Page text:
Lay out goals and metrics so you have measurable goals then start identifying the underlying problems of reaching them. Data and metrics can help you understand what the current issues may be. Put the non-designers in the driver seat so they can feel involved and contribute, in turn making them feel better about design and the entire design culture.
Actively engage/involve stakeholders
Use the problem that you’re trying to solve and have everyone in the room sketch ideas. Don’t let them worry about or focus on tiny details but just rough sketching. After a certain amount of time, everyone should stop and take turns presenting their sketches. After reviewing the initial concepts, have everyone go back to the drawing board and use the feedback to build out their ideas and concepts a bit more. This is inherently a designer’s technique but even non-designers can learn so much from this process and how they’re approaching the problem.
Identify trends in ideas
Once all ideas have been reviewed and discussed, you should start to identify trends that came up in the kickoff meeting. Designers naturally tend to identify trends and implement that concept into their work because of their understanding of trends and how they affect results. Collaborative design sessions that include designers, marketers and developers directly involved in the project, start to break down these walls that tend to grow naturally. Once this meeting is done, the feedback is shared with stakeholders. Try to move away from the “silo” mentality and be sure to keep everyone involved so they feel like they’ve contributed.
Share your inspiration
Even if it may be out of comfort zones, designers need to educate and engage with other employees. In general, designers tend to find inspiration all around them and save it to use for later. Unfortunately, inspirations are too often kept to the designers instead of shared. If you find a piece of inspiration, you need to share that! Take advantage of that morning coffee break when you’re browsing online to get inspired by ideas that you see and share with those around you. Add pin boards to the walls so you can display some of your designs and have people display their own ideas or give feedback on the work that you have on the wall. This helps the collaboration from across the company as people can see the design work by simply walking around the office.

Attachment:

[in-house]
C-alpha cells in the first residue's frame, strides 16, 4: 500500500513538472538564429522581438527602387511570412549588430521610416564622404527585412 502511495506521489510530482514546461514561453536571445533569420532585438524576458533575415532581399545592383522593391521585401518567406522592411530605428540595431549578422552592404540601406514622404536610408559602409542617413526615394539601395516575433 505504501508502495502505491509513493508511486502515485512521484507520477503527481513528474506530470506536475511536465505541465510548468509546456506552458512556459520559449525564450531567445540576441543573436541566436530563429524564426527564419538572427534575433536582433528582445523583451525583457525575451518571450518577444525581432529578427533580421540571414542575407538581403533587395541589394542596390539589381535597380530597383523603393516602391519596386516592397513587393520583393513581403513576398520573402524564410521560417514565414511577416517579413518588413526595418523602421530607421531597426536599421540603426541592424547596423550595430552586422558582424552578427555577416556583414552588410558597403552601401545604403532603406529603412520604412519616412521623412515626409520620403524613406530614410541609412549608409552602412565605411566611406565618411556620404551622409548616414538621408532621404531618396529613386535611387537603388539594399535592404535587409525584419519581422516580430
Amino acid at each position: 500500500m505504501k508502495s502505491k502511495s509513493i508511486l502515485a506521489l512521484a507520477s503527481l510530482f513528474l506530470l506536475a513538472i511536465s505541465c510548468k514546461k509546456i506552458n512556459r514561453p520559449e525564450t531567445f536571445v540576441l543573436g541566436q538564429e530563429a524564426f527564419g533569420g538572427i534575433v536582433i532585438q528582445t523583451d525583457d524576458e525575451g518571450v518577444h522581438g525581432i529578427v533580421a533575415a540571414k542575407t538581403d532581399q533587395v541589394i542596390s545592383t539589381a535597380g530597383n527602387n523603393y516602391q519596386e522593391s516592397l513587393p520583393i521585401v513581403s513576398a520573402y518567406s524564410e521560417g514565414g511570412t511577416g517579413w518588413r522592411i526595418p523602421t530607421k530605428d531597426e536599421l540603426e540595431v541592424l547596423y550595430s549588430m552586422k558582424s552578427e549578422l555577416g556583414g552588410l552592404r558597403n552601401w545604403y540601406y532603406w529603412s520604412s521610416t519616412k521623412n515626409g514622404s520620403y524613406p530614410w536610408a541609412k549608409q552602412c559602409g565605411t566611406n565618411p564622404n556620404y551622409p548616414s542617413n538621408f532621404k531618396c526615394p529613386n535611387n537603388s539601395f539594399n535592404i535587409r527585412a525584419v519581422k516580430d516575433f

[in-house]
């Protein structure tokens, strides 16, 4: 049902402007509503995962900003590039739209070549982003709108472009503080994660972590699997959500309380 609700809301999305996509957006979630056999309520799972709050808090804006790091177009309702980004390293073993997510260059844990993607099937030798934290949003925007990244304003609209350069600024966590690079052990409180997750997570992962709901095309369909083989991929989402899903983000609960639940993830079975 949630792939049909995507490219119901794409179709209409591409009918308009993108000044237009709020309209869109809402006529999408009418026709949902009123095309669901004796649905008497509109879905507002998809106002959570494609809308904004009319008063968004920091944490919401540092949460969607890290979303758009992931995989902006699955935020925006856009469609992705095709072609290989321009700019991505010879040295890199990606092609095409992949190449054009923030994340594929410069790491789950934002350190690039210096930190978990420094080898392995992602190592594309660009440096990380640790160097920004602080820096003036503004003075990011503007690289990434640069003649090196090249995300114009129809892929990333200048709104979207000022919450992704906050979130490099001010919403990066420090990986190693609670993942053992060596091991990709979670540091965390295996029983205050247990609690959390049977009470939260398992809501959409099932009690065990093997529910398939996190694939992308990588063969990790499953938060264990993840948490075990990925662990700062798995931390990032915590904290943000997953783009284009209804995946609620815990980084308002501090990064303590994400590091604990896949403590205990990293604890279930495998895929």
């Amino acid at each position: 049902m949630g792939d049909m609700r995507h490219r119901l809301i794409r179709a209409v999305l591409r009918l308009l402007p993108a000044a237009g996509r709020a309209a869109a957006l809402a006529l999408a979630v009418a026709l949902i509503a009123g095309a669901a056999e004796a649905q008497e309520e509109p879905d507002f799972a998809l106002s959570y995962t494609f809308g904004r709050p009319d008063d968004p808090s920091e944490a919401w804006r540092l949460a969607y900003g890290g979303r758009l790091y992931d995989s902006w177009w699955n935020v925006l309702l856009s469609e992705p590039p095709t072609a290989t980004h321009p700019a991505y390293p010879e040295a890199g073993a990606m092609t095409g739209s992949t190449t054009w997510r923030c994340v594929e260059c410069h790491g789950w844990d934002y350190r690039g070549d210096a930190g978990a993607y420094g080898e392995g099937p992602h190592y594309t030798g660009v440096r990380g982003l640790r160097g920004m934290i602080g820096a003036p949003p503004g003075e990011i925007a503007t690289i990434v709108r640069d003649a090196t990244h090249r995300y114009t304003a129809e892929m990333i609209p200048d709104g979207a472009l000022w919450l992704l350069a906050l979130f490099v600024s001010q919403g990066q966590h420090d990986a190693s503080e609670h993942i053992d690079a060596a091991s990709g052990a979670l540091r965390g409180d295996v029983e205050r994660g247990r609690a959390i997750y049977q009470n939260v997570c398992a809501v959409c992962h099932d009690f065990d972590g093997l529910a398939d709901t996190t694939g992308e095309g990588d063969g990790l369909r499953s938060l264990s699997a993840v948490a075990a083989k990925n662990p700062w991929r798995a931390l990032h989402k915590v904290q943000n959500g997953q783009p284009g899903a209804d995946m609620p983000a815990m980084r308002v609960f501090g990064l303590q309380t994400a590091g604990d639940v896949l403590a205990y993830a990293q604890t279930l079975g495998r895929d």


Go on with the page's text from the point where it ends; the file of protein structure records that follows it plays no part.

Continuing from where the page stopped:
Create, learn, repeat
As you continue this process, you’ll notice a great benefit of design culture is the fact that not only designers but marketers and developers are also part of the entire process—so everyone from start to finish knows where the project is going and what the ultimate goal is. This makes execution so much quicker and allows everyone to focus on their skill sets rather than deciphering information. Once we get to the end of a life cycle for a project, we’ll have those goals and measurements for the initial scope and problems. That process can then be adapted to make sure that there’s as much stability in future projects as possible.
Give credit for a job well done
At the end of a project, give shout outs and acknowledgements to the non-design members. People love feeling included and when they get recognition, they’re more willing to continue helping the design culture and be more involved in future projects. This is how that culture gets nurtured and grows organically. The more frequently that these recognitions happen, the more it keeps the employees engaged. If someone gets recognition annually, it’s great for the short term but over the long term, that can get lost. By continually fostering a design culture where you’re rewarded for using these techniques, you can help grow that culture and employees are more likely to bring other peers on board as well: a win-win for all.